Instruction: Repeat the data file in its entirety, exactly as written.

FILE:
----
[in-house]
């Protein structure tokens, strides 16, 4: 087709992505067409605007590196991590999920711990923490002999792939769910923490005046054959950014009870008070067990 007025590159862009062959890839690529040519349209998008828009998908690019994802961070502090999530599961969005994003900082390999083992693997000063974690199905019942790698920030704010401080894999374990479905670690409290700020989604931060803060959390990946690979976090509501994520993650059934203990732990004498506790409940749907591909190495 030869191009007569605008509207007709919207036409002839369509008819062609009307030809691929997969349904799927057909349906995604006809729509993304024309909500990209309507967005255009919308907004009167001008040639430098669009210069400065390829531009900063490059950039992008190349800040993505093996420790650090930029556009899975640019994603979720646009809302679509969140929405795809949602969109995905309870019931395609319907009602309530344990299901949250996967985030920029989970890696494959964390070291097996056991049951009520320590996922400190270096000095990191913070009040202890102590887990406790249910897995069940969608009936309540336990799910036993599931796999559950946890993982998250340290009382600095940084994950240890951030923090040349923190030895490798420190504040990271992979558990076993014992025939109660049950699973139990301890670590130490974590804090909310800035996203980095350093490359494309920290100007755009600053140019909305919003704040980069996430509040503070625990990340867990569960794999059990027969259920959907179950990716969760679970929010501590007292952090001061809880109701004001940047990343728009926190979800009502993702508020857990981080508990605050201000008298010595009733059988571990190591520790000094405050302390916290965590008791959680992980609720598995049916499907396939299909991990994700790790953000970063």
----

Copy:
[in-house]
């Protein structure tokens, strides 16, 4: 087709992505067409605007590196991590999920711990923490002999792939769910923490005046054959950014009870008070067990 007025590159862009062959890839690529040519349209998008828009998908690019994802961070502090999530599961969005994003900082390999083992693997000063974690199905019942790698920030704010401080894999374990479905670690409290700020989604931060803060959390990946690979976090509501994520993650059934203990732990004498506790409940749907591909190495 030869191009007569605008509207007709919207036409002839369509008819062609009307030809691929997969349904799927057909349906995604006809729509993304024309909500990209309507967005255009919308907004009167001008040639430098669009210069400065390829531009900063490059950039992008190349800040993505093996420790650090930029556009899975640019994603979720646009809302679509969140929405795809949602969109995905309870019931395609319907009602309530344990299901949250996967985030920029989970890696494959964390070291097996056991049951009520320590996922400190270096000095990191913070009040202890102590887990406790249910897995069940969608009936309540336990799910036993599931796999559950946890993982998250340290009382600095940084994950240890951030923090040349923190030895490798420190504040990271992979558990076993014992025939109660049950699973139990301890670590130490974590804090909310800035996203980095350093490359494309920290100007755009600053140019909305919003704040980069996430509040503070625990990340867990569960794999059990027969259920959907179950990716969760679970929010501590007292952090001061809880109701004001940047990343728009926190979800009502993702508020857990981080508990605050201000008298010595009733059988571990190591520790000094405050302390916290965590008791959680992980609720598995049916499907396939299909991990994700790790953000970063």